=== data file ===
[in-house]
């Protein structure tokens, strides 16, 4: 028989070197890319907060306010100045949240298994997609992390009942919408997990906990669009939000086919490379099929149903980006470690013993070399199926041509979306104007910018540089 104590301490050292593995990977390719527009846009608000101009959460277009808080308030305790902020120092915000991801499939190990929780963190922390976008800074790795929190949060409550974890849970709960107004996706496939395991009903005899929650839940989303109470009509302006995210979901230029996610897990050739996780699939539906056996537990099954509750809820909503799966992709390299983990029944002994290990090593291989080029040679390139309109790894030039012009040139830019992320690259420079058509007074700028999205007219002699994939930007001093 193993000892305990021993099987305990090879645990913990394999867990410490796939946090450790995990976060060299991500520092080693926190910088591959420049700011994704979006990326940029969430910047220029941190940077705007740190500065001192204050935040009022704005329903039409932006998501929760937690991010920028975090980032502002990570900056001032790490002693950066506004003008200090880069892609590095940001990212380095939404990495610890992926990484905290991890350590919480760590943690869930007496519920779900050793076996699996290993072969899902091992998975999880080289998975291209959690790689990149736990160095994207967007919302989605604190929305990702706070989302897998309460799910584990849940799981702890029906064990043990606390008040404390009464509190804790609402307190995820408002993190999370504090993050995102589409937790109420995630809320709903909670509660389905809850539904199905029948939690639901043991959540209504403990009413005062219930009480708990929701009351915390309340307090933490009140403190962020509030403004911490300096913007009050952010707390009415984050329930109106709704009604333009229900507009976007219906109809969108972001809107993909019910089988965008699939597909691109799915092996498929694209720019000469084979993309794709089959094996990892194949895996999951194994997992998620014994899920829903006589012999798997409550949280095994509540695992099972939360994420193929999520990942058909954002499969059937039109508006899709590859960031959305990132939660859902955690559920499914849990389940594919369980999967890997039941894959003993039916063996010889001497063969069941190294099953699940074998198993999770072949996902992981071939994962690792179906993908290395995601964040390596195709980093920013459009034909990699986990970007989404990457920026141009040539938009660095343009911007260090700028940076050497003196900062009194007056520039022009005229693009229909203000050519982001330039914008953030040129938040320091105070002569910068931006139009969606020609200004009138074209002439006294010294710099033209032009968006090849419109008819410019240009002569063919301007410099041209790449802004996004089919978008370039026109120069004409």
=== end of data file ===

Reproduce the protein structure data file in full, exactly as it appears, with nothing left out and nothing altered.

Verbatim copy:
[in-house]
């Protein structure tokens, strides 16, 4: 028989070197890319907060306010100045949240298994997609992390009942919408997990906990669009939000086919490379099929149903980006470690013993070399199926041509979306104007910018540089 104590301490050292593995990977390719527009846009608000101009959460277009808080308030305790902020120092915000991801499939190990929780963190922390976008800074790795929190949060409550974890849970709960107004996706496939395991009903005899929650839940989303109470009509302006995210979901230029996610897990050739996780699939539906056996537990099954509750809820909503799966992709390299983990029944002994290990090593291989080029040679390139309109790894030039012009040139830019992320690259420079058509007074700028999205007219002699994939930007001093 193993000892305990021993099987305990090879645990913990394999867990410490796939946090450790995990976060060299991500520092080693926190910088591959420049700011994704979006990326940029969430910047220029941190940077705007740190500065001192204050935040009022704005329903039409932006998501929760937690991010920028975090980032502002990570900056001032790490002693950066506004003008200090880069892609590095940001990212380095939404990495610890992926990484905290991890350590919480760590943690869930007496519920779900050793076996699996290993072969899902091992998975999880080289998975291209959690790689990149736990160095994207967007919302989605604190929305990702706070989302897998309460799910584990849940799981702890029906064990043990606390008040404390009464509190804790609402307190995820408002993190999370504090993050995102589409937790109420995630809320709903909670509660389905809850539904199905029948939690639901043991959540209504403990009413005062219930009480708990929701009351915390309340307090933490009140403190962020509030403004911490300096913007009050952010707390009415984050329930109106709704009604333009229900507009976007219906109809969108972001809107993909019910089988965008699939597909691109799915092996498929694209720019000469084979993309794709089959094996990892194949895996999951194994997992998620014994899920829903006589012999798997409550949280095994509540695992099972939360994420193929999520990942058909954002499969059937039109508006899709590859960031959305990132939660859902955690559920499914849990389940594919369980999967890997039941894959003993039916063996010889001497063969069941190294099953699940074998198993999770072949996902992981071939994962690792179906993908290395995601964040390596195709980093920013459009034909990699986990970007989404990457920026141009040539938009660095343009911007260090700028940076050497003196900062009194007056520039022009005229693009229909203000050519982001330039914008953030040129938040320091105070002569910068931006139009969606020609200004009138074209002439006294010294710099033209032009968006090849419109008819410019240009002569063919301007410099041209790449802004996004089919978008370039026109120069004409």